We can fold our "longer journey" pipe in half, and make the pulses travel up the pipe, echo off the blank end, and travel back down. On top of which, we don't need to have the short pipe at all. We can let the exhaust gas flow straight down the exhaust, and our longer journey is just a cul-de-sac pipe to one side. It just carries pressure pulses, without any flow, and the echo cancels out the pulses and troughs.

How Long Is This Pipe?

The distance that the sound travels for one pulse-trough-pulse sequence is the length of the sound wave. To cancel the sound out, we needed the longer path to be the distance from a pulse to the following trough, which is half the wave length. But we folded this pipe in half, making use of the sound travelling both ways trick, so our folded longer journey pipe is a quarter of the wavelength. Hence why these are properly called quarter wavelength attenuators, or quarter wave tubes.

The actual length of the pipe depends upon the frequency we are trying to suppress. Remember, this only works for one frequency. At 38Hz the wavelength is about 8 metres, and so a quarter wave tube would have been 2 metres long. This is why I was delighted to find that the dominant tone was at 76Hz, which makes the quarter wave tube only about one metre long; far more manageable. I carried out many tests with pipes of different lengths and geometries and settled on a length of 1020mm.

Speed of Sound

There is a practical problem that I hinted at before, because the speed of sound varies with temperature.The temperature of the air in our tube will be neither ambient, because there is hot exhaust gas going past the open end, nor will it be the temperature of the exhaust, because there is no flow and the pipe will be cooled by the (warm) air in the engine bay. It is not, therefore, possible to calculate the exact length for the pipe.

Also, if the generator changes speed slightly, the frequency we are trying to suppress will vary. This can be compensated for by either having very precise generator speed control (think modern designs) or running at constant load (which suits older mechanical governers, as per the BetaGen). Perseverance will run at constant power while recharging the batteries, which is another reason for using Lithium batteries which can take high charge rates without degrading.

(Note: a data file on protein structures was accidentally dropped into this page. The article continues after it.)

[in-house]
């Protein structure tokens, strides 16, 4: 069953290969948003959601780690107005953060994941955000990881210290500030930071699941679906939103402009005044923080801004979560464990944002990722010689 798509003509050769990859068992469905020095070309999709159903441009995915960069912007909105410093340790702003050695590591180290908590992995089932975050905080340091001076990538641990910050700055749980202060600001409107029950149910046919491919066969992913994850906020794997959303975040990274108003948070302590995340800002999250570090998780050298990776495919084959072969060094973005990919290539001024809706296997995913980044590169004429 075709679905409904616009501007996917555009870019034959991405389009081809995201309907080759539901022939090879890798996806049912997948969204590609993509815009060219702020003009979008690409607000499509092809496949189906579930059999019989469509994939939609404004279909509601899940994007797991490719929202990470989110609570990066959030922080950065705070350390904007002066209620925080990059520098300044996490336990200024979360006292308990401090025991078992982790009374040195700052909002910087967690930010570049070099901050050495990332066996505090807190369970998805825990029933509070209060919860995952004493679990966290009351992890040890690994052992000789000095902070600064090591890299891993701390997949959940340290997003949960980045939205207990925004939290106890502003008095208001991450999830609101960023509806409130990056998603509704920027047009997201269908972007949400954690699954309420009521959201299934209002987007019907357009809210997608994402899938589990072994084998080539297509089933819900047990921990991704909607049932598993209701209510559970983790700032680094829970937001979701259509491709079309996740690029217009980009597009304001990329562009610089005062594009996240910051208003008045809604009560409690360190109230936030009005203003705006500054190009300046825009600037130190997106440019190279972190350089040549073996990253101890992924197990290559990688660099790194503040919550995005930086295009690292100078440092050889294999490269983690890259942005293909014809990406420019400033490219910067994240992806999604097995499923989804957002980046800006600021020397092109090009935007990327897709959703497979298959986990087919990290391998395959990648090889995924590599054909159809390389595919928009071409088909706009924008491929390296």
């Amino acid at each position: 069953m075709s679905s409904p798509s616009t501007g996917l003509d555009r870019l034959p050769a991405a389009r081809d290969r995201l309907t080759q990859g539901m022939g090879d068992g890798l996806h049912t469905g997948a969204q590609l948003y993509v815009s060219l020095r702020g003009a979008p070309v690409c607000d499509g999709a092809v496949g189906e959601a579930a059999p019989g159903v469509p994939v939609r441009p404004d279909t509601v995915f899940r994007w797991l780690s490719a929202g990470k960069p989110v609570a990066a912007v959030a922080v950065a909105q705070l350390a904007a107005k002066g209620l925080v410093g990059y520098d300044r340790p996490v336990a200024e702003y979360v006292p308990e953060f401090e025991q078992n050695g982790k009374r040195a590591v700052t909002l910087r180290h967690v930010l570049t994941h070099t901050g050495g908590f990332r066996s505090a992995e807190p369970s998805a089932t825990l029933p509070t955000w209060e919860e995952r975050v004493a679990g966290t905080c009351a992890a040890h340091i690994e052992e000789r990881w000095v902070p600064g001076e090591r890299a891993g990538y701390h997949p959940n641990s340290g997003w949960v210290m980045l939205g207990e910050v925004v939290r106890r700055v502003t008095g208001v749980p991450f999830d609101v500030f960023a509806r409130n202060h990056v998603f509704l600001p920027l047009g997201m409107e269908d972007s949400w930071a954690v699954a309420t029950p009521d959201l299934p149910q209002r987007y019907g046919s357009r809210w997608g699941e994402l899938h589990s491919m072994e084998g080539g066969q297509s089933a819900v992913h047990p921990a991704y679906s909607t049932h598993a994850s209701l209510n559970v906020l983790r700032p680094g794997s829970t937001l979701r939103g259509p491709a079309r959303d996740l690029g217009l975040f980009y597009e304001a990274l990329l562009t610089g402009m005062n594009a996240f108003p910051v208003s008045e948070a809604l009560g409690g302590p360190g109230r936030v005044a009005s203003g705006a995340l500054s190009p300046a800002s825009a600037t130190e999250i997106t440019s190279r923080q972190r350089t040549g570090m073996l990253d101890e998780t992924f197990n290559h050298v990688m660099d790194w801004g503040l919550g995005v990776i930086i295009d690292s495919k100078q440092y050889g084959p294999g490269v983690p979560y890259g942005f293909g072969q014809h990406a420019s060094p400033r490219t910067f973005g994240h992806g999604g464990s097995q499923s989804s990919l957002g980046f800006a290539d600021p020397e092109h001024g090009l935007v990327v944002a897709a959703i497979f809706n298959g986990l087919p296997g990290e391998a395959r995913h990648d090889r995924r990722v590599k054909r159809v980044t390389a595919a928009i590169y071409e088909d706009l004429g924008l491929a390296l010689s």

The solution to this temperature problem draws inspiration from the world of music, and specifically from the trombone. The length of the tube is adjustable and we can set it to an optimum length for the normal running conditions. OK, it's not perfect, and the pipe will be slightly "out of tune" when it's cold, but I think it will work fine for most conditions.

Testing Finds a Snag

Beta Marine strongly recommend fitting a flexible section of exhaust pipe immediately as it comes out of the generator, to allow the engine to move on its anti-vibration mounts.

Interestingly the quarter wave tube was absolutely rubbish if fitted after the flexible pipe. Fitting it right on the output of the generator, or further downstream, it worked as expected. I think the reason was that the distance from the engine manifold to the end of the flexible pipe was about a metre, so at that point the quarter wave tube is in fact a half wave from the manifold and will resonate. This is something not mentioned in any of the academic papers on resonant silencers. Fortunately with test results under our belt, we could design the installation to avoid this pitfall.

Here It Is

I found a silencer specialist who had experience of building quarter wave silencers and was prepared to take on this unusual task. BTB Exhausts of Daventy were exceptionally helpful and I strongly recommend them to anyone interested in building a bespoke silencer. They took my hospital silencer and welded on the folded quarter wave tube, with tuning adjuster. Here is the finished item, as first fitted to Perseverance.